Contrary to what Premier Kathleen Wynne has been telling us, her government’s potential bailout of the MaRS II Tower — with over $400 million dollars of public money at stake — is no simple real estate deal. In fact, it’s totally unnecessary.
On the MaRS II deal, the intention of the Wynne government was to use public money to make a scandalous transaction go away — to keep it out of the public eye and protect the Liberal brand in an election year. Sound familiar?
We all know the McGuinty government left taxpayers on the hook for as much as $1.1 billion to cancel two politically-unpopular gas plants. Less well known is the fact that Dalton McGuinty spent about $210 million dollars on the plant closures unnecessarily.
According to an Ontario auditor general’s report, the McGuinty government was on several occasions given the option by its own advisers to protect taxpayer dollars by: defending itself publicly and vigorously in court against a hedge fund lender, and; terminating the contract of a defaulting gas plant developer and fighting the developer in court.
In both cases, the McGuinty government instructed its outside counsel, Rob Prichard, to pay off these complainants and make these problems go away quietly.
Similarly, with the MaRS II Tower debacle (according to government documents, now publicly released), the Wynne government was faced with the option of saving $234 million dollars by foreclosing on the very expensive MaRS II Tower — 70 per cent empty and located on some of the costliest land in Canada, the College/University Avenue area in downtown Toronto.
MaRS, a private federally-incorporated charity, has to date received from the McGuinty/Wynne governments $162 million for program funding and $71 million in capital funding grants.
The Wynne government views MaRS as a key delivery partner for a range of innovation programs. The $71 million was to help MaRS develop Phase 1 and purchase lands for the MaRS II office building.
It has been reported that development of the MaRS II Tower was put on hold in 2008, due to the project’s inability to obtain committed tenants and traditional bank financing. Although the commercial leasing and banking markets signalled that a second tower at this location would not be commercially feasible, MaRS and the Wynne government went ahead with the construction of MaRS II, using a $234 million construction loan from Infrastructure Ontario in 2011.
Normally, the Ministry of Infrastructure and Infrastructure Ontario make low interest loans to municipalities for infrastructure projects. This $234 million loan to a private entity for the construction of a downtown office building seems very suspicious; it’s now under investigation by Ontario’s auditor general.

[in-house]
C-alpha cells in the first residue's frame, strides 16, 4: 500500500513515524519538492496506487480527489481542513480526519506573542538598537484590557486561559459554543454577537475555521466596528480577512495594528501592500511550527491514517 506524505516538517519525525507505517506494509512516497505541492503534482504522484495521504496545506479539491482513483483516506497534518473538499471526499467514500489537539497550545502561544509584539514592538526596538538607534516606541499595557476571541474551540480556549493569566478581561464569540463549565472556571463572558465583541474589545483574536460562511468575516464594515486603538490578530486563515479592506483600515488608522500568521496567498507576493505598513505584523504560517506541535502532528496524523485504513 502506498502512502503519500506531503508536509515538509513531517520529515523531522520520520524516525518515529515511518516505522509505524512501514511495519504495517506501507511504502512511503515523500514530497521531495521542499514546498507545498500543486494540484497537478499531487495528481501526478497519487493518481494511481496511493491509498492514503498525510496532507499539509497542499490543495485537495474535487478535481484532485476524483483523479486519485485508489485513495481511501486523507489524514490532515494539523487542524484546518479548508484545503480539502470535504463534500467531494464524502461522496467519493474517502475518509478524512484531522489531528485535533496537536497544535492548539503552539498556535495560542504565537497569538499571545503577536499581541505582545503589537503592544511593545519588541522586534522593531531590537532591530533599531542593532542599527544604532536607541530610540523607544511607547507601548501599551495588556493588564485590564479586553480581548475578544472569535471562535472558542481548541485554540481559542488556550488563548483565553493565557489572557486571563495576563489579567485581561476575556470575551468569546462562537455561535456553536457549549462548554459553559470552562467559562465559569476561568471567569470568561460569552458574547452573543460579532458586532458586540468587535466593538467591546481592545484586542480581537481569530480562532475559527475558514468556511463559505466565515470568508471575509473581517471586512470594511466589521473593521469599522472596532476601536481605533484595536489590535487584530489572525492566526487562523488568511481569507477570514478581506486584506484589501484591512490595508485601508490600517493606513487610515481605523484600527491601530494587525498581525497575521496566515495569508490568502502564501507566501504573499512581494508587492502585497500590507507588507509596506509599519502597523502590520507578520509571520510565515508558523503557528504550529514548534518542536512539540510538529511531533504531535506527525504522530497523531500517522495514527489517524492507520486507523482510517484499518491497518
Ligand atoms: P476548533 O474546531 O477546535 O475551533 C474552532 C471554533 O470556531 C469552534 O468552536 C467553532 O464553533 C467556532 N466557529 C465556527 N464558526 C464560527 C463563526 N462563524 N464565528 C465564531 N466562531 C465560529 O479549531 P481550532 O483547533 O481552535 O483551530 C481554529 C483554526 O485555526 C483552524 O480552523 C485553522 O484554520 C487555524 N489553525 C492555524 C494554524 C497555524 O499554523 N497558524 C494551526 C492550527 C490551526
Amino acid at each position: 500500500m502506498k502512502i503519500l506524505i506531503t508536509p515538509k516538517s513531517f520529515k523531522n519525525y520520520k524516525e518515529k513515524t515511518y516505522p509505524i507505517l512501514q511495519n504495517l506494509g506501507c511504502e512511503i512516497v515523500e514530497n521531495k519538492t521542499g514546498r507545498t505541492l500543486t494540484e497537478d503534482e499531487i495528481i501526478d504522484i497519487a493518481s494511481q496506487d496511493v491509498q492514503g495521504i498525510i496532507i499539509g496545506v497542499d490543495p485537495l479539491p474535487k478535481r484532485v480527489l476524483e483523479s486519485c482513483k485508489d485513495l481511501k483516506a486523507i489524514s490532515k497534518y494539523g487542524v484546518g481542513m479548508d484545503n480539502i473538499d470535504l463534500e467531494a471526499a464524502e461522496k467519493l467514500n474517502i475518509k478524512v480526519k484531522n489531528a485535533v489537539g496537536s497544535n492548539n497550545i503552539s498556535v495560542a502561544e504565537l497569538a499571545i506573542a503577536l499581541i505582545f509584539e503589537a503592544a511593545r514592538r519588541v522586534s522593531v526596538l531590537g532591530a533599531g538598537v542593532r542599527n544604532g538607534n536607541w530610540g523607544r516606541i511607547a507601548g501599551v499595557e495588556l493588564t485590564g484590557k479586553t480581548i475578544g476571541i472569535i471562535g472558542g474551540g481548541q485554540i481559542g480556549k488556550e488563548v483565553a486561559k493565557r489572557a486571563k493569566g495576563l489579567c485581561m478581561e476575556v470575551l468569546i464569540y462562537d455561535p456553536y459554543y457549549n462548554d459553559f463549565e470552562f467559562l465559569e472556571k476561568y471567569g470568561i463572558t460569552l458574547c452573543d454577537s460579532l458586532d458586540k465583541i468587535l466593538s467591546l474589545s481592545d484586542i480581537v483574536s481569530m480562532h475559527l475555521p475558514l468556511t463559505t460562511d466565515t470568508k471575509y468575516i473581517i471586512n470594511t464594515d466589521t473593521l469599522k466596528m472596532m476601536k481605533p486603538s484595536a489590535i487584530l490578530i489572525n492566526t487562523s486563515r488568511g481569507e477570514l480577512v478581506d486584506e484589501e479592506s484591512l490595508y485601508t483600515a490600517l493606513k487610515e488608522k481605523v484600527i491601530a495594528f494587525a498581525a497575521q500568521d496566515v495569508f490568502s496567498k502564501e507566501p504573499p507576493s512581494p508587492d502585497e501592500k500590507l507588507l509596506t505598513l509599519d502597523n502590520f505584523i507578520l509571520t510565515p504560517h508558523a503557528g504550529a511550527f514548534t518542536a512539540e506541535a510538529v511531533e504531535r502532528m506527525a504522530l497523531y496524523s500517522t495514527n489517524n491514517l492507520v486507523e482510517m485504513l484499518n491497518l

Due to the failure to attract tenants, the $234 million loan to MaRS and its partner, a private American group involved with the construction and leasing of this MaRS II Tower, is in default.
One of the options presented to the Wynne government was for Infrastructure Ontario to foreclose on its loan and take over ownership of the property. That would allow the government to sell the building and recover the taxpayers’ investment.
But, as in the gas plants scandal, the Wynne government chose to protect its own interests, its brand, its reputation and the reputation of its flawed MaRS program at taxpayers’ expense.
Until the election was called, the Wynne government was proceeding quietly and secretly to pay the unnecessary sum of $70 million to MaRS’ American partner for its equity interests, which the Wynne government had the legal right to foreclose on without payment. Another $100 million in public money would be required to fix up the building for new tenants and carry its operating losses for the next several years.
When confronted by this very embarrassing secret deal, Wynne tried to pass off the deal as a means to consolidate Ontario government office space downtown.
In the recent leaders’ debate, Wynne publicly apologized for the gas plant scandal. She said that the public good had been sacrificed for partisan Liberal purposes and she vowed it would not happen again.
Well, that vow didn’t last very long.